Friday, March 09, 2012

Small earthquakes 'almost certainly' caused by drilling wastewater injection, Ohio officials say

Backing up a geologist's opinion, Ohio state regulators said Friday that a dozen small earthquakes in the northeastern part of the state were "almost certainly" caused by the injection of natural-gas drilling wastewater into the earth, Julie Smith of The Associated Press reports. The regulators also announced "a series of tough new rules for drillers," including submission of more comprehensive geological data when requesting a drill site, and electronically tracking the chemical makeup of all drilling wastewater.

The state Department of Natural Resources said the earthquakes in the Youngstown area were based on "a number of coincidental circumstances:" The drilling began three months before the first quakes, seismic activity was clustered around the well bore, and a fault has since been identified in the deepest, oldest bedrock where water was being injected." Geologists believe it is very difficult for all conditions to be met to induce seismic events," the report states. "In fact, all the evidence indicates that properly located ... injection wells will not cause earthquakes."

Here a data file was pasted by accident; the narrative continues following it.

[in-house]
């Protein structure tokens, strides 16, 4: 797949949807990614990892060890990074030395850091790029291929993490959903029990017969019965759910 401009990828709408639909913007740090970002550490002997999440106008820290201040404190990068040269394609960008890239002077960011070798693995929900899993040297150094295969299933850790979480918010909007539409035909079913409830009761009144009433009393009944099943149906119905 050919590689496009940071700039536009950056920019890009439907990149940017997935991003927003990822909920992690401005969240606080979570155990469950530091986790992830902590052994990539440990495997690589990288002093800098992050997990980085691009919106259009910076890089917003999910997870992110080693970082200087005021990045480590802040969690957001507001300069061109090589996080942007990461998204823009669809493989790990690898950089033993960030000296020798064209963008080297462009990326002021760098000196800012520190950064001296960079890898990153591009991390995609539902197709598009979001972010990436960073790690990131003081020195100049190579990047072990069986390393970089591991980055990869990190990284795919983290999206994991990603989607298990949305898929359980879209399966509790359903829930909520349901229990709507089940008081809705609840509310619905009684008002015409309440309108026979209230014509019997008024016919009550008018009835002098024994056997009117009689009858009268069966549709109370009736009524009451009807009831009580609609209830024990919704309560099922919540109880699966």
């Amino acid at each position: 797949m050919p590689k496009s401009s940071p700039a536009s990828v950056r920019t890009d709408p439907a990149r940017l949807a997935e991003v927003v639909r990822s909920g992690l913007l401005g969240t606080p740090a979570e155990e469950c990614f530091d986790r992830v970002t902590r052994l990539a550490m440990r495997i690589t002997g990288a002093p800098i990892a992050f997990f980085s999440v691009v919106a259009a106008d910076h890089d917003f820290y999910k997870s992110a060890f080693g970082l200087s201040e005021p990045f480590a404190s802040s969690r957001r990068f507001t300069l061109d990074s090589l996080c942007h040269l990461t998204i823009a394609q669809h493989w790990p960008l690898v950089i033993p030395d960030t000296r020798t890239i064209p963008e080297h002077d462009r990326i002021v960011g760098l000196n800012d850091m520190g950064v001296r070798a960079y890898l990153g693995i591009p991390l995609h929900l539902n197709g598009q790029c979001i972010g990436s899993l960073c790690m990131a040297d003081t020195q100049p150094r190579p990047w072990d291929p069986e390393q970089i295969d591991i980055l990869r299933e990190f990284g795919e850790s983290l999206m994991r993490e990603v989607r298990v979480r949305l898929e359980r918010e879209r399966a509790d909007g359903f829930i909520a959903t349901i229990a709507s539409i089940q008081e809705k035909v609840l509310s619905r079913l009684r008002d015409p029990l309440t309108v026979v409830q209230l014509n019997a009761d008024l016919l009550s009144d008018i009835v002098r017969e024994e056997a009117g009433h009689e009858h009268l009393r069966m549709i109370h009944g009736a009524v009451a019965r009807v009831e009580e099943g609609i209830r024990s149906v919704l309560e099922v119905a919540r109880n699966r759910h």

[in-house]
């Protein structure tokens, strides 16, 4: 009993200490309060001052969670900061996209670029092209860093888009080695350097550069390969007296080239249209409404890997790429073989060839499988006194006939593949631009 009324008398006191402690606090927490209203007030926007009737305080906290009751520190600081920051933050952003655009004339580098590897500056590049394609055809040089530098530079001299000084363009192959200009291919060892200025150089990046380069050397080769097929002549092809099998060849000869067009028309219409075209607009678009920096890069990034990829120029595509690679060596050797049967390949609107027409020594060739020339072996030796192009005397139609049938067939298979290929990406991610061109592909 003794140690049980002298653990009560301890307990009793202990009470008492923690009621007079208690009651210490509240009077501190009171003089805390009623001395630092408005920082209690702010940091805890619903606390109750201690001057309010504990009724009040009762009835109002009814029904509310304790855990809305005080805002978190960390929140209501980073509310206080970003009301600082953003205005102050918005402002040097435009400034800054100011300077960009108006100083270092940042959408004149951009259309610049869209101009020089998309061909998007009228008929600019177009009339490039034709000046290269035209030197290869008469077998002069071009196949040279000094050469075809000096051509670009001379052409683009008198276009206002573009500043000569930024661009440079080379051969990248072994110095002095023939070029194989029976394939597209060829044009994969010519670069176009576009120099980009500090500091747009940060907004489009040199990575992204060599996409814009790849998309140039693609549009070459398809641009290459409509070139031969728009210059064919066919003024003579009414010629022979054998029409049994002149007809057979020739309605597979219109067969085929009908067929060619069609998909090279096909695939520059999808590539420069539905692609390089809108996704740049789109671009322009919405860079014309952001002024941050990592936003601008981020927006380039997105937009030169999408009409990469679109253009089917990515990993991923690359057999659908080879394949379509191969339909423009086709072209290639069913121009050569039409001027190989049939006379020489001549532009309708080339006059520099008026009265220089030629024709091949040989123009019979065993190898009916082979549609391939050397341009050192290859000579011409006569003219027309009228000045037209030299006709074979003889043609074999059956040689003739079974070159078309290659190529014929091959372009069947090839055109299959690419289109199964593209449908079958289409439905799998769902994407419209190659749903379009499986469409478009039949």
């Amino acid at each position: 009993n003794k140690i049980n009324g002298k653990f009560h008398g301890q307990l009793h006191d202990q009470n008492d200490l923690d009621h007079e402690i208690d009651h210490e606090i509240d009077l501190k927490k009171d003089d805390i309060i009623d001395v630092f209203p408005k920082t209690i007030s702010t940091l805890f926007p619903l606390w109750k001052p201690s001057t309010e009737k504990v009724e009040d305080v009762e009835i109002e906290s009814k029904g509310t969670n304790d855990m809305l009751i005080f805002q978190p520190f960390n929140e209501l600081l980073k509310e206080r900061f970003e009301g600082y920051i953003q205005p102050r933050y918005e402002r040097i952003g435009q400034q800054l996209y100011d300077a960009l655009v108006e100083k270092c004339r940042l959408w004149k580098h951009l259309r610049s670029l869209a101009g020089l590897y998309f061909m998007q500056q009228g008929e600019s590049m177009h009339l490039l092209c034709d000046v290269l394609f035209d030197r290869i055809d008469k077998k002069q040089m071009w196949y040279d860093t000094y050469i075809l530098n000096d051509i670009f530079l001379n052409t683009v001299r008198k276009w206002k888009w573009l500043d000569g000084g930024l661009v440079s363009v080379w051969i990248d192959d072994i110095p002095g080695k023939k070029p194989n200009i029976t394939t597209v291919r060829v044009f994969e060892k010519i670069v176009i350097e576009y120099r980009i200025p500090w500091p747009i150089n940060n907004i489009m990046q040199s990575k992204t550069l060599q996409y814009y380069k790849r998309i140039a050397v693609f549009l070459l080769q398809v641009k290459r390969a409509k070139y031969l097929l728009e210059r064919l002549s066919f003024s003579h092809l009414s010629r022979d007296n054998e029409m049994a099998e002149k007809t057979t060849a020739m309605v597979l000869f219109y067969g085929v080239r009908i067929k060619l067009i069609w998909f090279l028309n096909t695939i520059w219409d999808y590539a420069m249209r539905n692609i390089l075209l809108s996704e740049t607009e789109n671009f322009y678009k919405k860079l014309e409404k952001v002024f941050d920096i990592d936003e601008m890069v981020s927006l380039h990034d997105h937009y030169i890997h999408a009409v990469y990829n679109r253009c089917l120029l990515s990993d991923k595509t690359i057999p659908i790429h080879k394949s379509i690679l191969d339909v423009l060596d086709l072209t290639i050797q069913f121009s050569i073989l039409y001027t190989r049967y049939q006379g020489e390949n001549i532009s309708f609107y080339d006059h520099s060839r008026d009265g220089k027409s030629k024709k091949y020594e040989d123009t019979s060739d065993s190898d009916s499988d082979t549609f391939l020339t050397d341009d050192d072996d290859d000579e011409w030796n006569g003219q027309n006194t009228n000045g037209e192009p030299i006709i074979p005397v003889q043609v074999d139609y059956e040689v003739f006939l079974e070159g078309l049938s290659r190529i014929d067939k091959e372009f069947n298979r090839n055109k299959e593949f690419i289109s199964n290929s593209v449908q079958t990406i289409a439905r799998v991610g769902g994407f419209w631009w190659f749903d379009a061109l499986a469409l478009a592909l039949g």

Experts told Smith earthquakes have long been linked to energy exploration and production. "They point to recent earthquakes in the magnitude 3 and 4 range -- not big enough to cause much damage, but big enough to be felt -- in Arkansas, Texas, California, England, Germany and Switzerland" as being linked to wastewater injection, Smith reports. Improper placement of the Youngstown well stemmed from inadequate geological data, which official should be fixed in the future by the new regulations. (Read more)

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1 comment:

Patrick Seil said...

These so-called experts are expert in fearmongering, only. We've been fracking and injecting in southern Illinois for decades with no substantial seismic activity on any sort of consistent basis, and we reside in a fault-ridden zone.